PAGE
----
For Strindlund, tablets were one of the most important developments for the magazine industry. He said, “According to a study, there are two people using one device, and with the expectation of 300 million tablets sold by 2015, we will have a market that is more than a half billion users. Looking at demo split, when it comes to tablet usage --- when the iPad was launched, the main user was a ‘guy in the age of 25-35, highly educated living in the big city’ but the demographic is changing significantly now and has allowed various target groups use the tablet.”

When it comes to usage, Strindlund quoted the study to state that readers spent up to two hours on a tablet on emails and movies, further suggesting that the tablet was replacing traditional media. He also said that users spent 35 per cent more time on a page in the tablet such as the iPad; 64 per cent more time was spent on apps and there was 21 per cent more viability.

He compared this to trends seen within publishers, where the industry was seeing streamlined production to curb too much investment for far lower returns. Creativity and Innovation was needed to recreate the product on the digital platform. The digital platform itself had multiple forms in tablets and smart phones. Publishers are able to interact with the readers and actively engage with their offering. Digital was allowing new business models and the integration with subscription systems, hence offering cross promotion.

Monthlies were moving towards bi-weekly or weekly editions on the digital space, publishers were able to add new product add-ons to existing brands. Digital allowed rich media experience, but most importantly it had created a situation where users were paying for content.

Ingredients for the Right App
While Strindlund suggested that there was no wrong or right, for a publisher to recreate his presence in the digital space through apps but Neil Morgan, MD McPheters & Co, had a few points coming from iPad apps tracking service, iMonitor.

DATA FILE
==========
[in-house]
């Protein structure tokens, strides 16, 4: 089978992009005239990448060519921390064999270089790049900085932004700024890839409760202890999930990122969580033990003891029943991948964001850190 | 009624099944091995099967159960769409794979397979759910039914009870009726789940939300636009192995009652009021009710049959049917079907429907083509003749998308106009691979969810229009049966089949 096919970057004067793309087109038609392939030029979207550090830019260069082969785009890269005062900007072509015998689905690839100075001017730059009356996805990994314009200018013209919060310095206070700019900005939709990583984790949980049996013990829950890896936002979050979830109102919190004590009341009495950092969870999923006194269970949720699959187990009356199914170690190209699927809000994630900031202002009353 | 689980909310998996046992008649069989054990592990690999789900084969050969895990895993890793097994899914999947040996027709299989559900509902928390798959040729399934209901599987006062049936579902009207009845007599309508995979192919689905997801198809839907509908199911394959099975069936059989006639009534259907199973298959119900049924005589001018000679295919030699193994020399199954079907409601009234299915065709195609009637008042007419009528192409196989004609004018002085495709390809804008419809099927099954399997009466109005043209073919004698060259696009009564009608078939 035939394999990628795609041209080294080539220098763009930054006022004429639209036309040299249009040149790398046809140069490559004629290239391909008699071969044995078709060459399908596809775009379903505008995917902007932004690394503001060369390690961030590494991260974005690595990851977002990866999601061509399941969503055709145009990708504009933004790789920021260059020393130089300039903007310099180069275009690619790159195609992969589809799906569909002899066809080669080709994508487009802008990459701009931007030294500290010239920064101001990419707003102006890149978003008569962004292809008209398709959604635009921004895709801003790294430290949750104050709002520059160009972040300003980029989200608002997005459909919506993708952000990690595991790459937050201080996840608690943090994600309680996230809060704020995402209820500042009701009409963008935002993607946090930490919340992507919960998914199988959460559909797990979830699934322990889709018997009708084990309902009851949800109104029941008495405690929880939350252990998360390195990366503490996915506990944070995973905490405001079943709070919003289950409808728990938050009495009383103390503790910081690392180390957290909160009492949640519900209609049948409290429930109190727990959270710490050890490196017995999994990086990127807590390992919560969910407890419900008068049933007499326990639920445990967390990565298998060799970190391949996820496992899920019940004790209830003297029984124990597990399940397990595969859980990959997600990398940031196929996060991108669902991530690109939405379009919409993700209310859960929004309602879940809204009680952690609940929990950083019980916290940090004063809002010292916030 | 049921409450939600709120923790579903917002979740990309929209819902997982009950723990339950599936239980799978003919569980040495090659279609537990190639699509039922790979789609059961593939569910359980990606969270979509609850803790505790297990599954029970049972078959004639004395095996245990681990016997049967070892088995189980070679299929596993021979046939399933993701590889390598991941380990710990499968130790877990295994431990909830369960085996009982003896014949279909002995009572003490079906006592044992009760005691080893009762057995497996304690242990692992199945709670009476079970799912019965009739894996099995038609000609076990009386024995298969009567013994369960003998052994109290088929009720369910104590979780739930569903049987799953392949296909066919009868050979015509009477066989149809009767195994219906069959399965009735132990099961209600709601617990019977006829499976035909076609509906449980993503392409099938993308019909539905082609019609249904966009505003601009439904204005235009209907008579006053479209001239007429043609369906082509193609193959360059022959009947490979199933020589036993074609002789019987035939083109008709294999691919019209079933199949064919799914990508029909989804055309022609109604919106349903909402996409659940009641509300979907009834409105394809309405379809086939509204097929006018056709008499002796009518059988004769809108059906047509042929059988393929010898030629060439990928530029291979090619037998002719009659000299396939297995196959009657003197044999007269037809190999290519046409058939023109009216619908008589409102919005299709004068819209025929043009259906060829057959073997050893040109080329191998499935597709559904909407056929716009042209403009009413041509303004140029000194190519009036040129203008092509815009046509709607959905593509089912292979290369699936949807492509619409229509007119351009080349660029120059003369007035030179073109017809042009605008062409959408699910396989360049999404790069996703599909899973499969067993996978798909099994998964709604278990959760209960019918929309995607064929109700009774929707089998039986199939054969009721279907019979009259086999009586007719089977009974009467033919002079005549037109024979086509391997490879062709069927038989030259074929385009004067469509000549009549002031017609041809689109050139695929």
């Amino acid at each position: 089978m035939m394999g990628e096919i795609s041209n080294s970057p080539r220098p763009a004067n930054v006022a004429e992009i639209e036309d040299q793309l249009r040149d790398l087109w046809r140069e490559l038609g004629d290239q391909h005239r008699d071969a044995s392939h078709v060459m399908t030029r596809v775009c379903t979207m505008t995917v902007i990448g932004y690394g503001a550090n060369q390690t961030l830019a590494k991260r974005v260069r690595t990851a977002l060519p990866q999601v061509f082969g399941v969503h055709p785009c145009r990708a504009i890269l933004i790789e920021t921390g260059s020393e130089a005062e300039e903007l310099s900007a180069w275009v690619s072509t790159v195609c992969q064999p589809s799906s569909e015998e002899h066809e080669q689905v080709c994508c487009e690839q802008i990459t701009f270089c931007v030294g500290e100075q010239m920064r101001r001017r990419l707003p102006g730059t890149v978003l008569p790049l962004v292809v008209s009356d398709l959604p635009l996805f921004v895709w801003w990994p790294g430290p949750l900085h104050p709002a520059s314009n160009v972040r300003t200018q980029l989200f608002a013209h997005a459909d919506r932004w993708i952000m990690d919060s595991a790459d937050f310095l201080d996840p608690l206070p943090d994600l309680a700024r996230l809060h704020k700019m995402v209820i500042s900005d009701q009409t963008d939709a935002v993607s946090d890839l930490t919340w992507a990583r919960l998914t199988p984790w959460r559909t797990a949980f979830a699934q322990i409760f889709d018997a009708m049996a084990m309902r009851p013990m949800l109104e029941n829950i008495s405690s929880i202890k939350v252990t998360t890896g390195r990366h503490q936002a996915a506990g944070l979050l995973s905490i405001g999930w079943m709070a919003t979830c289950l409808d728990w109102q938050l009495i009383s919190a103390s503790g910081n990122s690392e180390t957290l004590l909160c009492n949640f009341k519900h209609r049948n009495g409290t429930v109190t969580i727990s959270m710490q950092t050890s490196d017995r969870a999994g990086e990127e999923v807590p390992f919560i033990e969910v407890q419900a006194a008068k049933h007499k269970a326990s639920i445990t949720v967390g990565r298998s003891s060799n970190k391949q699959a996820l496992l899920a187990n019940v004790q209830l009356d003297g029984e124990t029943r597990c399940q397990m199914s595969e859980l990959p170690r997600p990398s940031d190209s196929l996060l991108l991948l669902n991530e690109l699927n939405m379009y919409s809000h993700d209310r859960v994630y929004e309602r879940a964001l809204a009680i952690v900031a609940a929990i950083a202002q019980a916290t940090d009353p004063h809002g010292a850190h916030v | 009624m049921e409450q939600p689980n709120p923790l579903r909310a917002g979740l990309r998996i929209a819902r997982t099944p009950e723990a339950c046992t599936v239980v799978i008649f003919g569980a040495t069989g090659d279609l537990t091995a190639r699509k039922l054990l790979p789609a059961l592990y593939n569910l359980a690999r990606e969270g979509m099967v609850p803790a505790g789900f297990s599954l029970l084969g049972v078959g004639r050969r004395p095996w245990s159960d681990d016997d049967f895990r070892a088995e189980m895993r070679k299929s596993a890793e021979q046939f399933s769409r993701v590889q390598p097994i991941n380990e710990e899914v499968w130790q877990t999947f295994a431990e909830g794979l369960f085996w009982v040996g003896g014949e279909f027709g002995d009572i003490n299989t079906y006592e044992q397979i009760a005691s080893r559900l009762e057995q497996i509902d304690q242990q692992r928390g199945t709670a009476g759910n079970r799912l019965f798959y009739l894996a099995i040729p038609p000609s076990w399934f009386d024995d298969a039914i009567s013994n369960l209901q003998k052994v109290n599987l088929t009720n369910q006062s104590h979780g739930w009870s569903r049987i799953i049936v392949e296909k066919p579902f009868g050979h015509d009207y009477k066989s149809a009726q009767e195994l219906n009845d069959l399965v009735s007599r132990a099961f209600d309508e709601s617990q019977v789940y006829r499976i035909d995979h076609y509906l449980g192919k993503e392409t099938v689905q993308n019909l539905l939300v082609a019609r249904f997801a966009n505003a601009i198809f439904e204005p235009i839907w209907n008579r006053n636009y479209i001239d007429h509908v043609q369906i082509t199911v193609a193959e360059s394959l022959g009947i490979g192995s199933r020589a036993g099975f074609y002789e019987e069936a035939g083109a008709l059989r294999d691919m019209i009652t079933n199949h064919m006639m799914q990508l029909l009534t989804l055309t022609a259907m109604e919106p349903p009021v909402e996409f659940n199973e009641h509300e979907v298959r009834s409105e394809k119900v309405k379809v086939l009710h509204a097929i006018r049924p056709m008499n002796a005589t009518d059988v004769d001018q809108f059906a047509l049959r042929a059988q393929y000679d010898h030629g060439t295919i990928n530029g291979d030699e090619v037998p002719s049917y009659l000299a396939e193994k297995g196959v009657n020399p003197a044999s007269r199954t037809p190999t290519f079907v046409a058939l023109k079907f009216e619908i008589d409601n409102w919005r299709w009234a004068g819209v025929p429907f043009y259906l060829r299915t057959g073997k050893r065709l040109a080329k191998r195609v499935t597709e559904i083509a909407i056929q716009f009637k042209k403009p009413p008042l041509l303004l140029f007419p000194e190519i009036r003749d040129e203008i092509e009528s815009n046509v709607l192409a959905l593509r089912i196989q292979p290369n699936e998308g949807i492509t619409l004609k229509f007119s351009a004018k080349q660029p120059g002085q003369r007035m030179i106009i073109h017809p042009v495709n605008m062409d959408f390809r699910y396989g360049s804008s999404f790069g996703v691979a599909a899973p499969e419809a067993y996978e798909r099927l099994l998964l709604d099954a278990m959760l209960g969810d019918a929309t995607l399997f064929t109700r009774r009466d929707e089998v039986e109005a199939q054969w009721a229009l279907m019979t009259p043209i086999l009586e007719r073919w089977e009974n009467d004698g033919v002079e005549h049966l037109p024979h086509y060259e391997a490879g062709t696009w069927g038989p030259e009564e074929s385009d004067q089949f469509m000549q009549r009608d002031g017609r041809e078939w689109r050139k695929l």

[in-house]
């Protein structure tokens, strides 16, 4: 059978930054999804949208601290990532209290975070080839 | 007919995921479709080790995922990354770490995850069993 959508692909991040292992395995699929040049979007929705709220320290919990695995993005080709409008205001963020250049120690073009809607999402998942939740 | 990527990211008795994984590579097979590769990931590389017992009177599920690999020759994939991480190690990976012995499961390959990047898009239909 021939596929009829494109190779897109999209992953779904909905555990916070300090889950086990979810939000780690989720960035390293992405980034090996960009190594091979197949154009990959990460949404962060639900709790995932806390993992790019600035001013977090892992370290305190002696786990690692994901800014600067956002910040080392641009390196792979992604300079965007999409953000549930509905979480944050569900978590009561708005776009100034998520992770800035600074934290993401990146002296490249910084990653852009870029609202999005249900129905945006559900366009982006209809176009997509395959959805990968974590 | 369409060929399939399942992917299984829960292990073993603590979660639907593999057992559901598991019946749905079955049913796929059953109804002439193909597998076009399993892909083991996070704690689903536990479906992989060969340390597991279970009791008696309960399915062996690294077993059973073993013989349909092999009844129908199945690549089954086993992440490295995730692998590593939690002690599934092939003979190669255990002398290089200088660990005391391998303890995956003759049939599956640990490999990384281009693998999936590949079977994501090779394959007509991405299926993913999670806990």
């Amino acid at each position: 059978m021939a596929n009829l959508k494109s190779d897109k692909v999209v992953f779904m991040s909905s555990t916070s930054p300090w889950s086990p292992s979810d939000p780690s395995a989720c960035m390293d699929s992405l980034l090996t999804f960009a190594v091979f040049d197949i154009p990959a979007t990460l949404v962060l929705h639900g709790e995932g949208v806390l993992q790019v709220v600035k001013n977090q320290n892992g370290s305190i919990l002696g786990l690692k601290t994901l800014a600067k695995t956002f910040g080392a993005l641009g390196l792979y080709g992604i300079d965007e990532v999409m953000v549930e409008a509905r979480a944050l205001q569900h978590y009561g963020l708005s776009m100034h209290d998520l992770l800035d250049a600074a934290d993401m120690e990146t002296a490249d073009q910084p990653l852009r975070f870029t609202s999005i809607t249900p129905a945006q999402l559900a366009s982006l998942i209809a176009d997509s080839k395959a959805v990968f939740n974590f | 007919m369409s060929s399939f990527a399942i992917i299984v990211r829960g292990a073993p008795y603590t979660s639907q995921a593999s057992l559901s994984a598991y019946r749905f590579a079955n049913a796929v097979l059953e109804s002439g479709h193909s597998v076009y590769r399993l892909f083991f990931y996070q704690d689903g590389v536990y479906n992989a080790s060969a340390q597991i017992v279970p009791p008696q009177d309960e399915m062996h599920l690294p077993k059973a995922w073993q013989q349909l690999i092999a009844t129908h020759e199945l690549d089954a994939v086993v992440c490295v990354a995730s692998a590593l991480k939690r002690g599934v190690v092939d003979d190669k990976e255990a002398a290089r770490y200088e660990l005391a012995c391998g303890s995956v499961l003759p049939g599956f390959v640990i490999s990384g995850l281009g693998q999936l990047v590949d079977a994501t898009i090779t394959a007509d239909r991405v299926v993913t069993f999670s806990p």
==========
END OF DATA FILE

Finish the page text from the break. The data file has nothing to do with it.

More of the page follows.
A great app for him had to begin with being well-designed, which was easy to navigate, that optimised content for orientation, and had different features that would be useful to reader. Functionality is another very important area and small things such as the ability to begin reading before downloading the whole file was useful. Rich media content typically provides the enhanced version of the print version but that was one area where a magazine had to think through what its app looked like.

He said, “It is still very early days but it would be interesting to see how quickly the Kindle five, which represents the first real opportunity on publishing on Android, picks up and adds to the sector.

The penetration of tablets was forming an interesting story by itself, where according to a study, for every 10 computers, there would be six tablets. Morgan informed that Apple dominated the app market the Android platform was growing. 74 per cent of magazine content on tablet was coming from markets such as Australia and Asia.

While all trends presented by these global leaders at the 38th FIPP World Magazine Congress focussed on the bright picture that technology was painting for the magazine industry, the leaders cautioned that this was being in the first game of the first round of a series that was perhaps a 165 series game.